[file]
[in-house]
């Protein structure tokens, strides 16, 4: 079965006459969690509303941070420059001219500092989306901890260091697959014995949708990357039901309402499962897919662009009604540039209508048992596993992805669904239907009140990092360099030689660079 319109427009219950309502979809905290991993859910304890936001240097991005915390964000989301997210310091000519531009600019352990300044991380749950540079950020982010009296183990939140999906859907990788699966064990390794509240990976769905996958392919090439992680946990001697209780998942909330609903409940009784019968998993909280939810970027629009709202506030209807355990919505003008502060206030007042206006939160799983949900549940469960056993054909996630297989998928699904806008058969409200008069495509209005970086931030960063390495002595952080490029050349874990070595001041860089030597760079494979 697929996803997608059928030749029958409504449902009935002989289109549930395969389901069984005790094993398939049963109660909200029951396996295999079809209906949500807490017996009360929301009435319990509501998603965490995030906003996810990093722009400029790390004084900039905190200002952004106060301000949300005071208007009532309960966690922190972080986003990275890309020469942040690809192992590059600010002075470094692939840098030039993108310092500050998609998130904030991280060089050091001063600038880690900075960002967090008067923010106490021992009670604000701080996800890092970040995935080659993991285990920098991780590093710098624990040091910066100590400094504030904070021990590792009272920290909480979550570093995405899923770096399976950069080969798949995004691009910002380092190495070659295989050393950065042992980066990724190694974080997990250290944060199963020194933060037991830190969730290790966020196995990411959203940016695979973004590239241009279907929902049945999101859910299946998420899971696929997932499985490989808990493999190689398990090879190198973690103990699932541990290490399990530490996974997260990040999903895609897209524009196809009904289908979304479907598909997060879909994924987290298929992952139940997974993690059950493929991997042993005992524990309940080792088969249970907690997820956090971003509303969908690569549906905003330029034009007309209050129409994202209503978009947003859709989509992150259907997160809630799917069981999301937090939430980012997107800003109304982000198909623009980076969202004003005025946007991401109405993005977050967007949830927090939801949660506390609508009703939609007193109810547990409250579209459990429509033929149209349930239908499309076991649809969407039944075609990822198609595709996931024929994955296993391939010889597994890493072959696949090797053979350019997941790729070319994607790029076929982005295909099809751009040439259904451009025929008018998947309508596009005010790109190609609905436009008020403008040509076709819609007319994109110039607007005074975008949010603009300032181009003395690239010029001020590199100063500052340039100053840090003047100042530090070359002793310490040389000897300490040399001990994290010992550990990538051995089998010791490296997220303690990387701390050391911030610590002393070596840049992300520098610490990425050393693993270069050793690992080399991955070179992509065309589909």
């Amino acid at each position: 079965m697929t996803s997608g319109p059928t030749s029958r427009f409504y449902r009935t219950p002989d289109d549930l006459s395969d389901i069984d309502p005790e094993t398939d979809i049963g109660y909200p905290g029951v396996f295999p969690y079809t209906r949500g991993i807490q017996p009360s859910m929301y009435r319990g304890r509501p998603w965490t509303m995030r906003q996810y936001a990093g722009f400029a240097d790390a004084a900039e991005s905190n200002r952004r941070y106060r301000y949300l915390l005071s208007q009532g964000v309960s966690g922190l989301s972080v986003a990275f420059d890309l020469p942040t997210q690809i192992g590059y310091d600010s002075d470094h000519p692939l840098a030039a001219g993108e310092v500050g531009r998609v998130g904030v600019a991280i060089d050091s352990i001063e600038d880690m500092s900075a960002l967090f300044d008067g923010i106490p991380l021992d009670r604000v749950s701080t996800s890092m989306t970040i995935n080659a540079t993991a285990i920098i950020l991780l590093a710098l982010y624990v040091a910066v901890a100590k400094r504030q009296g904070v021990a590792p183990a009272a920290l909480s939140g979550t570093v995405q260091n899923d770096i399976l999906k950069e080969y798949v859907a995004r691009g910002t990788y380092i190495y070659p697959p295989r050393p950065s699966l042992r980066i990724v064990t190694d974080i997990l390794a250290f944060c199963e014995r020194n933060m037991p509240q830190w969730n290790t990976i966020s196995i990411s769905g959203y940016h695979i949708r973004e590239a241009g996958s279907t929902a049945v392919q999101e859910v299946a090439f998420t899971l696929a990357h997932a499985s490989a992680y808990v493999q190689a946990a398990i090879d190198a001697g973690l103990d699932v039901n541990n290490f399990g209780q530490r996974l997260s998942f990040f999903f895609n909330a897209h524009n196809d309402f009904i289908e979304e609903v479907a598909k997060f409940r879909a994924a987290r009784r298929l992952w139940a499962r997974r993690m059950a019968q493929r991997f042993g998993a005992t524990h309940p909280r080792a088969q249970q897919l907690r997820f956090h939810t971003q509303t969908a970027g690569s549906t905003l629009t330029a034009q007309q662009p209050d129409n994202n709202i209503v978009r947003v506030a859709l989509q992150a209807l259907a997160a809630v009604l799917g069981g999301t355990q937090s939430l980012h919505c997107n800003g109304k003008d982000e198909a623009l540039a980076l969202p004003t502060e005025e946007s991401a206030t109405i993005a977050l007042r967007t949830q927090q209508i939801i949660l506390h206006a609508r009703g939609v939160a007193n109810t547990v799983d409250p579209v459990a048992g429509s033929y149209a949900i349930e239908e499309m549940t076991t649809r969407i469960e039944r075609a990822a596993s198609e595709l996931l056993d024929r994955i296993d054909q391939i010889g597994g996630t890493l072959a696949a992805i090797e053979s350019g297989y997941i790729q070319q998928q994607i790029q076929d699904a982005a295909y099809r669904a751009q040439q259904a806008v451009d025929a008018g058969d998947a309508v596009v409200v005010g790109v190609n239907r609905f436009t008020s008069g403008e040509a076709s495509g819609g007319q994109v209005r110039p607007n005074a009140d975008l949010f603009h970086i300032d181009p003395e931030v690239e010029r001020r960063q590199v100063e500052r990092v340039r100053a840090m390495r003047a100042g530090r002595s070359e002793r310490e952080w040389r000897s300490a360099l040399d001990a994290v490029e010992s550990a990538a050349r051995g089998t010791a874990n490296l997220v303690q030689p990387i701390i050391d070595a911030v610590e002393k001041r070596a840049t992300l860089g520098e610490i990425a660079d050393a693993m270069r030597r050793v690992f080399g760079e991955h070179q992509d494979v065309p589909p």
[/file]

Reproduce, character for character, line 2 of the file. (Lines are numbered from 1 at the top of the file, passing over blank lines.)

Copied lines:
């Protein structure tokens, strides 16, 4: 079965006459969690509303941070420059001219500092989306901890260091697959014995949708990357039901309402499962897919662009009604540039209508048992596993992805669904239907009140990092360099030689660079 319109427009219950309502979809905290991993859910304890936001240097991005915390964000989301997210310091000519531009600019352990300044991380749950540079950020982010009296183990939140999906859907990788699966064990390794509240990976769905996958392919090439992680946990001697209780998942909330609903409940009784019968998993909280939810970027629009709202506030209807355990919505003008502060206030007042206006939160799983949900549940469960056993054909996630297989998928699904806008058969409200008069495509209005970086931030960063390495002595952080490029050349874990070595001041860089030597760079494979 697929996803997608059928030749029958409504449902009935002989289109549930395969389901069984005790094993398939049963109660909200029951396996295999079809209906949500807490017996009360929301009435319990509501998603965490995030906003996810990093722009400029790390004084900039905190200002952004106060301000949300005071208007009532309960966690922190972080986003990275890309020469942040690809192992590059600010002075470094692939840098030039993108310092500050998609998130904030991280060089050091001063600038880690900075960002967090008067923010106490021992009670604000701080996800890092970040995935080659993991285990920098991780590093710098624990040091910066100590400094504030904070021990590792009272920290909480979550570093995405899923770096399976950069080969798949995004691009910002380092190495070659295989050393950065042992980066990724190694974080997990250290944060199963020194933060037991830190969730290790966020196995990411959203940016695979973004590239241009279907929902049945999101859910299946998420899971696929997932499985490989808990493999190689398990090879190198973690103990699932541990290490399990530490996974997260990040999903895609897209524009196809009904289908979304479907598909997060879909994924987290298929992952139940997974993690059950493929991997042993005992524990309940080792088969249970907690997820956090971003509303969908690569549906905003330029034009007309209050129409994202209503978009947003859709989509992150259907997160809630799917069981999301937090939430980012997107800003109304982000198909623009980076969202004003005025946007991401109405993005977050967007949830927090939801949660506390609508009703939609007193109810547990409250579209459990429509033929149209349930239908499309076991649809969407039944075609990822198609595709996931024929994955296993391939010889597994890493072959696949090797053979350019997941790729070319994607790029076929982005295909099809751009040439259904451009025929008018998947309508596009005010790109190609609905436009008020403008040509076709819609007319994109110039607007005074975008949010603009300032181009003395690239010029001020590199100063500052340039100053840090003047100042530090070359002793310490040389000897300490040399001990994290010992550990990538051995089998010791490296997220303690990387701390050391911030610590002393070596840049992300520098610490990425050393693993270069050793690992080399991955070179992509065309589909």